issue is contradicted by the evidence.
Phillips further asserts that he was “tricked” by his lawyer into believing that he
would receive a 30-year sentence and a loss of his appeal rights if he didn’t plead
guilty. He also claims that defense counsel refused his request to file a motion to
withdraw his guilty plea. During the change of plea hearing and in the plea agreement,
Phillips was advised of the statutory penalties for the charges in Counts II and III, and
he knew that he was retaining his right to appeal all jurisdictional issues.
Conservatively, if Phillips had gone to trial and been found guilty, he could have faced
a guideline imprisonment range of 235-293 months for Count II plus a consecutive
(minimum) 60-month term of imprisonment for Count III, resulting in an aggregate
term of 353 months.3 So, even if defense counsel did tell Phillips he faced a 30-year
sentence, that estimate was not far from the mark. Finally, Phillips does not identify
the grounds on which a motion to withdraw the guilty plea would have been based, nor
does he show any likelihood that such a motion would have been granted. Thus,
Phillips has not demonstrated that he was prejudiced by his attorney’s conduct.
Phillips’ claim of prosecutorial misconduct is based on the allegations that the
prosecutor (2) knew that the charge in Count II was “non-cognizable” because there
can be no crime of conspiracy between an individual and a government agent or
informant and (2) knew that the firearm in Count III was not possessed in furtherance
of a drug trafficking crime because there was no drug trafficking (i.e., conspiracy)
For the reasons discussed above, Phillips’ allegations are without merit and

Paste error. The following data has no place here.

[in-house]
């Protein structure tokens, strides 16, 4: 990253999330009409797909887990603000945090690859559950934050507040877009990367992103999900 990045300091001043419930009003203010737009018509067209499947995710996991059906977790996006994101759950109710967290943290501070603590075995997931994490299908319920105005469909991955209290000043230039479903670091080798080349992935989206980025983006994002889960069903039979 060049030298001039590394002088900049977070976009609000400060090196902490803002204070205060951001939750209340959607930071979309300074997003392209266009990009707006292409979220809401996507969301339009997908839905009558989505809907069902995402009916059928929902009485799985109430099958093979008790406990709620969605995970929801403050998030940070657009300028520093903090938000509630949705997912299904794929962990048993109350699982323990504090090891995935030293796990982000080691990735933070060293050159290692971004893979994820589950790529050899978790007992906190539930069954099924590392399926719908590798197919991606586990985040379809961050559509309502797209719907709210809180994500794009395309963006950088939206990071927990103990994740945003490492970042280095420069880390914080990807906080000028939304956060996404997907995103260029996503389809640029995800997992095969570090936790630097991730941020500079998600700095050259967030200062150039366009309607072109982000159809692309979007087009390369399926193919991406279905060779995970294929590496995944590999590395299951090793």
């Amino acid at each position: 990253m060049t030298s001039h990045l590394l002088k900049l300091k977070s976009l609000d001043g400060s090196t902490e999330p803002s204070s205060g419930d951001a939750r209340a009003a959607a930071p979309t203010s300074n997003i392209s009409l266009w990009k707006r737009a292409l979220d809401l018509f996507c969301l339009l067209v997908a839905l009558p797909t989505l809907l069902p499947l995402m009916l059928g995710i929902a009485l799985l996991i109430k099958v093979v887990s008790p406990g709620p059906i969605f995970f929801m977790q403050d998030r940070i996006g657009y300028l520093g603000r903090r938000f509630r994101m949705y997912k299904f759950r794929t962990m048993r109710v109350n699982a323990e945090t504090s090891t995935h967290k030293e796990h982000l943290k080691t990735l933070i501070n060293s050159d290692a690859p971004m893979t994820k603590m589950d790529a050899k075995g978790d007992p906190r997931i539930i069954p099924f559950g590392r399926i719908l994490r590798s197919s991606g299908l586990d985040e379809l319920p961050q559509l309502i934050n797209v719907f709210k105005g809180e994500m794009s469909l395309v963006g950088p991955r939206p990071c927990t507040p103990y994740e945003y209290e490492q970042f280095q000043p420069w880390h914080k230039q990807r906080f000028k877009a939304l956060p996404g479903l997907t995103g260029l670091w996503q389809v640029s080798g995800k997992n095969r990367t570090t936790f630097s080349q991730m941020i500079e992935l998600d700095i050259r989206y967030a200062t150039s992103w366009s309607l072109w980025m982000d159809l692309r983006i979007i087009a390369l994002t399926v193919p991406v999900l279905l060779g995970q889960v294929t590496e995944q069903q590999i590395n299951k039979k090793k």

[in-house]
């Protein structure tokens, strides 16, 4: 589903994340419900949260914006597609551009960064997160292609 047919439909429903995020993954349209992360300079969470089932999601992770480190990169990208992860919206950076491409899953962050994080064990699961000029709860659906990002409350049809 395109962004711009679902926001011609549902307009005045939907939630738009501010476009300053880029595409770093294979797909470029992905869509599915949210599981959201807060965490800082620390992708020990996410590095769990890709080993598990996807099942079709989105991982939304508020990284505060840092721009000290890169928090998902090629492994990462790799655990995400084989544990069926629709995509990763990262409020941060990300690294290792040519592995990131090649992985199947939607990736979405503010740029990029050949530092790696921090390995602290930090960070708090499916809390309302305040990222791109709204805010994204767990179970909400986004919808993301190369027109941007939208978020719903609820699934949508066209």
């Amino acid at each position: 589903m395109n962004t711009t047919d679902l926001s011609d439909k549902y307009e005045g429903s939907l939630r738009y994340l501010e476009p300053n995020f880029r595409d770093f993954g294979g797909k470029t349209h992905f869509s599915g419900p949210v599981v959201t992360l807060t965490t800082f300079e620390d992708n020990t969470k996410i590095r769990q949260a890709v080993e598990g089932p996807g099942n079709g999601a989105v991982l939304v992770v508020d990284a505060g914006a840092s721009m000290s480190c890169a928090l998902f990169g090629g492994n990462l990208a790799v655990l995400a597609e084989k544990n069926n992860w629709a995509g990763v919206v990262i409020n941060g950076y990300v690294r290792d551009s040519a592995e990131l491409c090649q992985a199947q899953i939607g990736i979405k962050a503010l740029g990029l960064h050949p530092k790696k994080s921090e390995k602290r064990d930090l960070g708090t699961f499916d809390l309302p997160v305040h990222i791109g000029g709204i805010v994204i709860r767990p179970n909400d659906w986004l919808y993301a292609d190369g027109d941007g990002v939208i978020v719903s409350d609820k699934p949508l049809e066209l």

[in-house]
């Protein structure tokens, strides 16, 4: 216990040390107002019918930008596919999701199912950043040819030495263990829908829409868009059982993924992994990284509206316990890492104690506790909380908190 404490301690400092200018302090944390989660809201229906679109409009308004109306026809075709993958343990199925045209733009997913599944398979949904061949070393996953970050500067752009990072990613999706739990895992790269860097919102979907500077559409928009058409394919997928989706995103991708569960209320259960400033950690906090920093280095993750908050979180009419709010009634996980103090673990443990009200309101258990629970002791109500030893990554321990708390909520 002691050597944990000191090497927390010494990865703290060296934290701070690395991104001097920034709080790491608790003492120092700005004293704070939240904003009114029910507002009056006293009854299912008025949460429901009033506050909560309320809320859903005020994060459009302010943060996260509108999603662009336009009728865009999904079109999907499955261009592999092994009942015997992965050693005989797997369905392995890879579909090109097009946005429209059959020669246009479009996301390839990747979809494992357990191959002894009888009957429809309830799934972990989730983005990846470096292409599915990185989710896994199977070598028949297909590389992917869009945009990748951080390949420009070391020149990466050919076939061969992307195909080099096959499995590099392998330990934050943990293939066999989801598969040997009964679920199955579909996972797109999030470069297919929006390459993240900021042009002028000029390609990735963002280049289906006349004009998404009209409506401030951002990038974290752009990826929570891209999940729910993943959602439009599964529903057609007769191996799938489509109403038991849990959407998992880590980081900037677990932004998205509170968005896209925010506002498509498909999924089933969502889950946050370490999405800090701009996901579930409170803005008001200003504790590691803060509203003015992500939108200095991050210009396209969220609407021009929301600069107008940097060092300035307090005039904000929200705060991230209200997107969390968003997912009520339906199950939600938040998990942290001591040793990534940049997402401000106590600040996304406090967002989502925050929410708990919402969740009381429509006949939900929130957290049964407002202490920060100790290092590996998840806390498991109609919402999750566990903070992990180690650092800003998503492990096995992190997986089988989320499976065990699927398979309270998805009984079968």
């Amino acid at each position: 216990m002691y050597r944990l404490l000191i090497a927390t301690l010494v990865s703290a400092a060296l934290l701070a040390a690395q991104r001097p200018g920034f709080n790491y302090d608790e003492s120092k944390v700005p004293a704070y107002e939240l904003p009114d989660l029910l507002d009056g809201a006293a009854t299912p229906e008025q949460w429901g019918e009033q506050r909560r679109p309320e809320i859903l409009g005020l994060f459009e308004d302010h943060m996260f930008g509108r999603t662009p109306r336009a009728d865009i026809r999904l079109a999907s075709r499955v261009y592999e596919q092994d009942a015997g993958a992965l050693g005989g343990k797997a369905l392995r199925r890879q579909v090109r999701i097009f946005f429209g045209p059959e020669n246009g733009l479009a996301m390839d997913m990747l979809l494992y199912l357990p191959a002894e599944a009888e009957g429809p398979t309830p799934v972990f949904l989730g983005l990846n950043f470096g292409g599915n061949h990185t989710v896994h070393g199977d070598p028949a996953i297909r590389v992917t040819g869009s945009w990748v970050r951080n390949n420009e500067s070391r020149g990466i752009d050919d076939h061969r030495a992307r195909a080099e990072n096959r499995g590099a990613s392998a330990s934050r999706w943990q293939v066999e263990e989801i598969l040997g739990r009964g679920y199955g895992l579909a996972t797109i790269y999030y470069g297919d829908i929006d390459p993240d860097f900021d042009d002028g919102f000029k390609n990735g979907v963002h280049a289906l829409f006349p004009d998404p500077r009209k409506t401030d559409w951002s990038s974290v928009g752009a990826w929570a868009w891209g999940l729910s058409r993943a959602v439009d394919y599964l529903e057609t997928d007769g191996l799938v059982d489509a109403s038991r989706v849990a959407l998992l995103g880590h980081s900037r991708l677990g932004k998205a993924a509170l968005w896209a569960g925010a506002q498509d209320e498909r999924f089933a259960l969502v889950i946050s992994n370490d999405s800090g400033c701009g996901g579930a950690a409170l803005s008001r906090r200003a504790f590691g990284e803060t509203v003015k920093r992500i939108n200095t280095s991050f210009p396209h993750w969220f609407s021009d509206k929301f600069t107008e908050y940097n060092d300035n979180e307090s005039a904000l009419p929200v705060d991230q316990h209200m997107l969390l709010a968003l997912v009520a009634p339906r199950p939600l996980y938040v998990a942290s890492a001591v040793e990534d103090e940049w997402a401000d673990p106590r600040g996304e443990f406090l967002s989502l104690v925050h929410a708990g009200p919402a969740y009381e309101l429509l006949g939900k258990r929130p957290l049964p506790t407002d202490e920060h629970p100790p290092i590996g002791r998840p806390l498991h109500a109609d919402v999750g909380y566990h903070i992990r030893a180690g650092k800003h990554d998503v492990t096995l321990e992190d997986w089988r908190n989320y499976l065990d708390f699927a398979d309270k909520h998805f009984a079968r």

therefore do not establish a claim of prosecutorial misconduct.
If Phillips testified at trial and his testimony was found to be false, he could have been
assessed an upward adjustment for obstruction of justice (U.S.S.G. 3C1.1), resulting in a
guideline range of 262-327 months for Count II. Applying the consecutive sentence for Count
III would have resulted in a 387-month term of imprisonment.
Motion to Amend
On February 7, 2011, Phillips filed a motion to amend his motion to vacate by
adding a claim that the prosecutor wrongfully withheld exculpatory evidence, in
violation of Brady v. Maryland, 373 U.S. 83 (1963).
Phillips alleges that the
prosecutor withheld information concerning a confidential informant.
A one-year period of limitation applies to motions for relief under § 2255. 28
U.S.C. § 2255(f). The one-year period begins to run---as relevant here---from the
date on which the judgment of conviction became final. 28 U.S.C. § 2255(f)(1). In the
instant case, because Phillips did not seek appellate review, his conviction became final
on June 4, 2009, when the 10-day period for filing a notice of appeal expired.
Fed.R.App.P. 4(b)(1)(A), 26(a).4 See Murray v. United States, 313 Fed. Appx. 924
(8th Cir. 2009)(when defendant did not file direct appeal, his conviction became final
upon expiration of the time for filing notice of appeal) [citing Anjulo-Lopez v. United
States, 541 F.3d 814, 816 n. 2 (8th Cir. 2008)]. The one-year period of limitation